After several quarters with flat to improving fundamentals, real estate research firm Reis Inc.’s latest report showed a spike in the regional mall vacancy rate to a new peak. The rate at shopping centers, meanwhile, remained flat.
The firm originally reported the findings in early April before issuing its Retail First Glance report on Friday. The report serves as a pre-release analysis of its quarterly retail report.
The vacancy rate at malls reached 9.1 percent—a 40 basis point jump from the previous quarter. As a result, the vacancy rate surpassed the previous high of 9.0 percent reached in the second quarter of 2010. The rate had declined in the third and fourth quarters of last year before the recent jump. The figure is the highest since Reis began tracking the sector in 2000.
On the neighborhood and community center front, the vacancy rate remained stable at 10.9 percent—the same figure as in each of the previous three quarters. It remains at its highest level since an all-time peak of 11.1 percent in 1990.
In the company’s monthly commentary Reis Senior Economist Ryan Severino wrote that there are still reasons to be worried about the outlook for both regional malls and neighborhood and community centers.
According to the report, “The main reason why [neighborhood and community center] vacancies have trended flat is because inventory growth has slowed to a crawl. Only 83,000 square feet of new neighborhood and community center space came online this period, the lowest level of new deliveries for any quarter since Reis began publishing quarterly data in 1999. With such constrained supply, a market on the way to recovery would have posted vacancy declines from rising demand. It appears there is no such rising demand for retail space, at least for the near term. In other words, flat vacancies represent the absence of demand more than a sector heading for recovery. Asking and effective rents continued to decline, both by 0.1 percent this quarter, reflecting continuing weakness in pricing power on the part of landlords.”
The vacancy rate for neighborhood and community centers remained flat or declined in 26 of the primary 80 metropolitan areas while effective rents remained flat or declined in 45 out of 80 markets. “These trends reflect broader national figures, and augur for a continuing bumpy road ahead for retail properties,” Severino wrote. “With the absence of demand for new retail space, any new property that comes online will find it difficult to find new tenants.”
Regional mall malaise
In addition to the decline in vacancies, asking rents at malls also fell by 0.1 percent in the first quarter, almost negating the increases posted by the sector late last year. Rents now stand where they did in the second quarter of 2006.
According to the report, “Large blocks of space went vacant from January through March in a number of properties, several from tenants that had given word earlier in 2010 that they were scaling back or vacating their occupied spots entirely. In line with the overall theme of the lack of demand for retail space, even regional malls do not appear to be immune from hiccups on the path to recovery. Not coincidentally, a lot of the space that went vacant came from properties which lost an anchor tenant in 2009 or 2010. What we’re seeing appears to be echo effects of malls having lost anchor tenants in the last downturn – now we’re seeing blocks of non-anchor tenants, or other anchor tenants, giving up their leases. This was likely due to a decline in foot traffic at these anchorless centers and to the cotenancy clauses that often give inline tenants the option to break their lease without penalty if the anchor spaces are vacated and not released within a stated period of time.”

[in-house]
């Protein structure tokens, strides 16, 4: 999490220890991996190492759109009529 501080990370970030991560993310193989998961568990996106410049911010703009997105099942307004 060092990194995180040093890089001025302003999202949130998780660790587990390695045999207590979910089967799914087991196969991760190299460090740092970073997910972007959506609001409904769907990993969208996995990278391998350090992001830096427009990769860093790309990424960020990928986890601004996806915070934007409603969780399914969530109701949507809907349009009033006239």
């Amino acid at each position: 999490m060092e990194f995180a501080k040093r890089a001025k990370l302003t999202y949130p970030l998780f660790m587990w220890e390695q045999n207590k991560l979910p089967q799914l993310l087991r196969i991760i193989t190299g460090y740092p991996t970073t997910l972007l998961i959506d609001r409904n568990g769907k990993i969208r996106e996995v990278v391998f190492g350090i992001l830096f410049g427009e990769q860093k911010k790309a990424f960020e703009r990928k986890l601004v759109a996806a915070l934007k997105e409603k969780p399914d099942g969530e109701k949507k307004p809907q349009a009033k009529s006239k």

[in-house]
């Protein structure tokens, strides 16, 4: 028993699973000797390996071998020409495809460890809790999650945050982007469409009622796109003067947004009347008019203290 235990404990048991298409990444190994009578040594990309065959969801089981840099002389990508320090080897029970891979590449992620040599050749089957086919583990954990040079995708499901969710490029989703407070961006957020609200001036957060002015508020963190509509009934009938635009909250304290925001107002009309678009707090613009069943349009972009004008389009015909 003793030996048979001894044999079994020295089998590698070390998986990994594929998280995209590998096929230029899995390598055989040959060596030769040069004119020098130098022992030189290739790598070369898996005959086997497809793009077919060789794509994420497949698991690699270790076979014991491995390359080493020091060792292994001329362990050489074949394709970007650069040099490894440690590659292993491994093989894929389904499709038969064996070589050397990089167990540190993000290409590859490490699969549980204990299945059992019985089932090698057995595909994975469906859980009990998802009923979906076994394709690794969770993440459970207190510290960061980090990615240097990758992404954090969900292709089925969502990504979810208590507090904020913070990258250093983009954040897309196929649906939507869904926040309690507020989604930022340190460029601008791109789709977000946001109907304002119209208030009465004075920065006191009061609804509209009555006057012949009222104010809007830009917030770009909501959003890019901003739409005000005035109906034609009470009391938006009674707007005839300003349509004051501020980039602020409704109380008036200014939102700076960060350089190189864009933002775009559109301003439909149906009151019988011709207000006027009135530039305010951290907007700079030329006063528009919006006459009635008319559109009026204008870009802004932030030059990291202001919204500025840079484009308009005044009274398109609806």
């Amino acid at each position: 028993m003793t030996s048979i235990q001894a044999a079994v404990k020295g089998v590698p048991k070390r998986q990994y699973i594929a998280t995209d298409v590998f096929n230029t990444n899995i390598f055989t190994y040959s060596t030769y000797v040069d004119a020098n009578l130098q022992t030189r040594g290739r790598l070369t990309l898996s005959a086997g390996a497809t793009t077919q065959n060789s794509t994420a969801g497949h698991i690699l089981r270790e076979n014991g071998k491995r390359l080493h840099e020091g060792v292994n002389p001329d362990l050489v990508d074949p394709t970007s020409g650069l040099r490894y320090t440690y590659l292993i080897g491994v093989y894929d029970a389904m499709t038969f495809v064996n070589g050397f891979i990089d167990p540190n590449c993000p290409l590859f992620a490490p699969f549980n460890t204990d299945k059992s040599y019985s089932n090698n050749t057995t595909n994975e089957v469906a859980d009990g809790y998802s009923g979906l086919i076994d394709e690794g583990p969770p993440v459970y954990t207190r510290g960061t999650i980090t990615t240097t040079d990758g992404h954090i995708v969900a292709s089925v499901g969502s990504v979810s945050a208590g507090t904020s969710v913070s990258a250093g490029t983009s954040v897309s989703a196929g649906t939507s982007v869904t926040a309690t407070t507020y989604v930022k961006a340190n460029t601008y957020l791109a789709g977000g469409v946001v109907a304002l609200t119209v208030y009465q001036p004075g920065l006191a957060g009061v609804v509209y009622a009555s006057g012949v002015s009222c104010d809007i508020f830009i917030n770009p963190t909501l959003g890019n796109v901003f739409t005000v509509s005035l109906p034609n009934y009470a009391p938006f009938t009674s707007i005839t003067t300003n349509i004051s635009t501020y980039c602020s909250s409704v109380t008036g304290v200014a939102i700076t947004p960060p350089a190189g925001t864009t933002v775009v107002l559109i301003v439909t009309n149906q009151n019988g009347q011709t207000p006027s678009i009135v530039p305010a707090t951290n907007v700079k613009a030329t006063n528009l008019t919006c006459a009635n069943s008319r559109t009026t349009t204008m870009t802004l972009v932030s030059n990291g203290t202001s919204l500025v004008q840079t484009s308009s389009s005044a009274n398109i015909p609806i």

Overall, Reis remains worried about consumer demand--in contrast with a more bullish outlook published the same day by Hessam Nadji, managing director of research services with Marcus & Millichap Real Estate Investment Services.
Nadji—comparing store-based retail sales with net absorption trends—concluded that the industry should expect more store openings in the coming months.
Nadji wrote, “Historically, surges in store-based retail sales have triggered an expansion cycle by retailers. Given the strength of recent retail activity, an accelerated pace of expansion will likely ensue once confidence in the sustainability of the recovery overrides caution.”
For its part, Marcus & Millichap found that retail property vacancy nationally stood at 10.0 percent in the first quarter—unchanged from the previous quarter and down 30 basis points year-over-year. It expects increased demand to generate 93 million square feet of net absorption nationwide, which will push the national retail vacancy rate down to 8.5 percent while asking rents will rise 1.2 percent and effective rents will rise 1.8 percent.
Severino, however, wrote, “Although the economy has been growing for the last 6-7 quarters and the labor market has been improving for the past year, the recovery has not been strong enough to translate into increased consumer demand in any meaningful fashion. While the increase in retail sales is heartening news for landlords, it is important to remember that this is growth from a very low base because retail sales plummeted during the recession. Until the labor market mounts a more meaningful recovery, retail sales growth will remain below the level sufficient for increasing tenant demand for retail space.”
Reis expects 9 million square feet of new shopping and community center space to come online in 2011, roughly double the figure for 2010, which it expects will result in vacancies for that segment beyond the record 11.1 percent reached in 1990.
As a result, Severino concluded, “In stark contrast to strong recoveries from multifamily buildings, and a dip in vacancy for office properties, expect another difficult year for retail properties in 2011.”